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The Readout

Spit tests, confused lobbyists, and old-fashioned regulatory capture

Is the FDA too business-friendly? Can spit reunite families? And should you feel bad for pharma lobbyists?

We discuss all that and more in the latest episode of “The Readout LOUD,” STAT’s biotech podcast. Tune in for a conversation with ProPublica's Caroline Chen covering her deep dive into how the FDA is conceding more and more to the drug industry it regulates. Then we dig into the alluring idea of using 23andMe tests to help families torn apart at the border — and the legal and ethical issues that make it impractical.

You'll also hear from STAT's Erin Mershon about how the thorny issue of biosimilars has made life awkward for biopharma in Washington, and we'll explain why making money in China might be harder than the drug industry thinks.

You can listen to it here. And you can expect another episode next Thursday evening — and every Thursday evening — so be sure to sign up on iTunes, Stitcher, Google Play, or wherever you get your podcasts.

Celgene needed a break

And it got one in the form of positive late-stage data from one of its many partners.

As STAT's Adam Feuerstein explains, Celgene and partner Acceleron Pharma announced a Phase 3 success for luspatercept, a drug for the blood disease myelodysplastic syndrome. In the trial, the treatment significantly reduced the need for blood transfusions compared with placebo. The companies are keeping detailed data under wraps for now, but it goes down as a win in the minds of investors.

And it's a win Celgene could use. The company has been a painful run of form over the past year-plus, as clinical and commercial setbacks have scuttled its ambitious growth plans and brought its share price down more than 30 percent since the start of 2017.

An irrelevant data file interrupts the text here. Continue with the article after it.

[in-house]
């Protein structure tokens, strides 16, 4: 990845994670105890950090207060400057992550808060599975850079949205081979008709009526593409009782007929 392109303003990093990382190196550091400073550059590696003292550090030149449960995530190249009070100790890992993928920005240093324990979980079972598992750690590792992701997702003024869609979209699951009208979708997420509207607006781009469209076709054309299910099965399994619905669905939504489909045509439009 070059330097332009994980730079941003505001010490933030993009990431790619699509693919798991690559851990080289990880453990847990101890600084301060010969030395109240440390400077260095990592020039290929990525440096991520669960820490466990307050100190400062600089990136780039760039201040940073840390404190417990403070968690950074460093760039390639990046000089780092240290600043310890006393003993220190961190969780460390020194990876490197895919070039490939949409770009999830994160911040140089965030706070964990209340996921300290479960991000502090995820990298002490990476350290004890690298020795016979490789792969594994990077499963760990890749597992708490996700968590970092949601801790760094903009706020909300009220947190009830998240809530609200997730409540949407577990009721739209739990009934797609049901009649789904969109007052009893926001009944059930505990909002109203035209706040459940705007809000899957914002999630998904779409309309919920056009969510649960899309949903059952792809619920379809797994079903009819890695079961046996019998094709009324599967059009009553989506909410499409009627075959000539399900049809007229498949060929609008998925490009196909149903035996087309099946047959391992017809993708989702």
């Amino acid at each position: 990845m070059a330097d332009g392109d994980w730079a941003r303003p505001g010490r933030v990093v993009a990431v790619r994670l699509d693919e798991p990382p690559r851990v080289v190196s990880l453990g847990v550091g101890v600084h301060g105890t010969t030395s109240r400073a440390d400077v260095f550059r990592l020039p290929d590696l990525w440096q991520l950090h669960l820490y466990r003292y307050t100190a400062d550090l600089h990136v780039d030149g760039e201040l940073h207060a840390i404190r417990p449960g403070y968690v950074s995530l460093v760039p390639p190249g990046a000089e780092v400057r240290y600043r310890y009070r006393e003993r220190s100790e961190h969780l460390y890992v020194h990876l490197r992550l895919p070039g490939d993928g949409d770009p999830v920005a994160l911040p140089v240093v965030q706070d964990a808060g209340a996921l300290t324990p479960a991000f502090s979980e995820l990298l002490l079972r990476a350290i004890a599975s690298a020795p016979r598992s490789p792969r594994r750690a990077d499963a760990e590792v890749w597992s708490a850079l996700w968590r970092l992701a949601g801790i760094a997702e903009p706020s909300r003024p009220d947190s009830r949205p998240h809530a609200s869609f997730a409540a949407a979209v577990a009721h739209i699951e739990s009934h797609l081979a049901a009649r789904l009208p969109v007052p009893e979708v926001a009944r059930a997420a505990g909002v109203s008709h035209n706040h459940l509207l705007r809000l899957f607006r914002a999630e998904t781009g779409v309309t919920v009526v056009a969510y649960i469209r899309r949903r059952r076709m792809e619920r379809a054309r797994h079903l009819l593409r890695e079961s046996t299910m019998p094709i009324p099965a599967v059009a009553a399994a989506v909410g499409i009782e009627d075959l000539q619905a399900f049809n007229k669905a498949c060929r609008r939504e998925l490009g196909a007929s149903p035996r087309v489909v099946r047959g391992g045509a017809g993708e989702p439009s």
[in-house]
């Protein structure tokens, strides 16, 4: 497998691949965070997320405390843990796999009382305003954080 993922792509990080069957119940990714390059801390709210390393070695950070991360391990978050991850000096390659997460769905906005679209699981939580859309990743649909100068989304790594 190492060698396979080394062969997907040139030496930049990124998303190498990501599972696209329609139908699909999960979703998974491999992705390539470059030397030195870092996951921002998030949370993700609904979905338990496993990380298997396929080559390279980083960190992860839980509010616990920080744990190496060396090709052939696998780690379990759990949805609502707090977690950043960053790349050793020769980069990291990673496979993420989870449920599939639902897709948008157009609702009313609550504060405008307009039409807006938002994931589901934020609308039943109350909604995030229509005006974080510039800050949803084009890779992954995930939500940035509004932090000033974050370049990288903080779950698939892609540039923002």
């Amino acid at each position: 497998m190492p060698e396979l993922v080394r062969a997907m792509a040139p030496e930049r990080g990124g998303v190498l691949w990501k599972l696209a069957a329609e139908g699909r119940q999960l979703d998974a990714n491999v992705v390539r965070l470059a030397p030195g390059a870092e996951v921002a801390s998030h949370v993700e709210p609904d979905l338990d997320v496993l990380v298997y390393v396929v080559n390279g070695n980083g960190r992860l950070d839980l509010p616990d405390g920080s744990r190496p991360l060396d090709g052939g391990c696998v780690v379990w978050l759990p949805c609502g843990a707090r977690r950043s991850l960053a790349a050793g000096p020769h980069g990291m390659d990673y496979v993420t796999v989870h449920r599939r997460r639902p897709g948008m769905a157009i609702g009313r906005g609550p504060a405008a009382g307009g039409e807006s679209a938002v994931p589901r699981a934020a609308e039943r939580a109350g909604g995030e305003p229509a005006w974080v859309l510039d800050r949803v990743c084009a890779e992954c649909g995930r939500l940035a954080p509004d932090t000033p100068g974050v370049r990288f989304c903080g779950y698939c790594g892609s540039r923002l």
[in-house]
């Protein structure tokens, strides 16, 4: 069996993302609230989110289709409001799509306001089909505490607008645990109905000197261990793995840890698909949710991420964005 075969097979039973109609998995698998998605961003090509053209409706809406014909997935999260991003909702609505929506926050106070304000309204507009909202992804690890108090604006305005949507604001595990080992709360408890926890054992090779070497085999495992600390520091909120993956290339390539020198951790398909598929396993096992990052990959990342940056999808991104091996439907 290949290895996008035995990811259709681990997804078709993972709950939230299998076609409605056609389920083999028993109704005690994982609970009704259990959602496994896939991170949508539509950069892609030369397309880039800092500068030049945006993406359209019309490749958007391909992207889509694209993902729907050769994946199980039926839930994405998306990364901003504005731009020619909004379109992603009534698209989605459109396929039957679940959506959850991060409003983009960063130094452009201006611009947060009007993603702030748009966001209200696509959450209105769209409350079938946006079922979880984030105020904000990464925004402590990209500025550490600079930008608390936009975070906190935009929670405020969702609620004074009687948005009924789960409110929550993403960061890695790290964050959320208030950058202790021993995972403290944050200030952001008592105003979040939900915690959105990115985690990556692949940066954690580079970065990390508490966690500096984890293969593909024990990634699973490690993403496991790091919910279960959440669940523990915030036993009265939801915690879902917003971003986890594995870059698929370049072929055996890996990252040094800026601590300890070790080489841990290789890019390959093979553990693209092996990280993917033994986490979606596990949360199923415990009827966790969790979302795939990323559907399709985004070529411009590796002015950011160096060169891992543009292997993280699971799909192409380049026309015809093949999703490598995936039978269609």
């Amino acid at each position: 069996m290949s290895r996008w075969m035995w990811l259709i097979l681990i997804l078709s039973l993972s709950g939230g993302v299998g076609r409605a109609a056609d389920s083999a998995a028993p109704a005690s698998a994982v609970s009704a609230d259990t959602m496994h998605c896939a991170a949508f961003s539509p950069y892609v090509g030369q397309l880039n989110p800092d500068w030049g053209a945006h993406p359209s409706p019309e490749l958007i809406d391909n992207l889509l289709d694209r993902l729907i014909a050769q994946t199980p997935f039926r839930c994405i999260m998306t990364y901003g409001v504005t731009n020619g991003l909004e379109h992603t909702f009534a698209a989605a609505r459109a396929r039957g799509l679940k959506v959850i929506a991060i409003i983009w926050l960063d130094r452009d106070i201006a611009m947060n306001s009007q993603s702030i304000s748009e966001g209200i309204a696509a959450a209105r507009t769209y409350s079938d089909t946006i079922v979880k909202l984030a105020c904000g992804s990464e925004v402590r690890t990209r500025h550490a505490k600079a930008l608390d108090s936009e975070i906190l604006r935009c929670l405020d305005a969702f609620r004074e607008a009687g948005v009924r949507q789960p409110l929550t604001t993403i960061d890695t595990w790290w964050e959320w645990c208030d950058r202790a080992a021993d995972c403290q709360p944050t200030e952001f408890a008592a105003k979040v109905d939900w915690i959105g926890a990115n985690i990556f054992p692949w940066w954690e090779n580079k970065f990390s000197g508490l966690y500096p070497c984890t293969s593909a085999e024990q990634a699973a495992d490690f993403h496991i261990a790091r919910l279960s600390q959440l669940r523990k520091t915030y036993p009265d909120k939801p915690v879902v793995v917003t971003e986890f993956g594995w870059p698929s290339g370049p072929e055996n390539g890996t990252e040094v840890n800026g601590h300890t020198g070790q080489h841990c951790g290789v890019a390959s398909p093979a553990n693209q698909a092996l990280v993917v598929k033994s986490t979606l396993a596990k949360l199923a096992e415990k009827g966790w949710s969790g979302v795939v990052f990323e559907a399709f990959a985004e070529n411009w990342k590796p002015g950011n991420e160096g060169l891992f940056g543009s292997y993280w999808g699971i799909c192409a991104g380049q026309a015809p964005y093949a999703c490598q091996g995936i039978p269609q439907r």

Read more.

Big Biotech is so last year

The industry is having a great 2018 on Wall Street, but it's no thanks to biotech's household names. Take a look at the chart above, which tracks two major biotech index funds over the course of the year. The XBI, which weights big companies and small companies the same, is up more than 7 percent. The IBB, which apportions weight based on market cap, is down 2 percent.

Why the big difference? Biotech's strong 2018 is due almost entirely to the success of small and mid-size companies, and when you judge them equally with the lagging likes of Biogen and Celgene, the industry looks great. But when you take an IBB approach, biotech's upper classes drag the whole thing into the red.

Read more.

You haven't heard the last of that topless biotech party

Remember way back at the beginning of this month, when there were topless dancers at a biotech party, and the powers that be all wrung their hands in shock and promised never again?

Well Sen. Patty Murray isn't ready to move on. The Washington state Democrat sent letters to the trade associations BIO and PhRMA, demanding they take further action. To Murray, BIO's verbal condemnation and PhRMA's silence didn't do enough to address the underlying issues brought to light by the event.

“The bottom line is that objectifying women and exploiting cultural traditions for the purposes of entertaining fellow industry members is a deeply troubling indication of the way the industry leaders still devalue diversity and inclusion," Murray wrote.

Read more.

More reads

  • Chat recap: Your questions on GW Pharma and marijuana-based medicine. (STAT)
  • Anemia specialist Akebia merges with Keryx on the eve of a blockbuster fight with FibroGen. (Endpoints)
  • Amazon’s acquisition of PillPack is a first step, but not a fatal blow for the pharmacy industry. (STAT Plus)
  • IPO wave rolls on as five life science firms haul in $651 million. (Xconomy)

Thanks for reading! Until next week,


Friday, June 29, 2018


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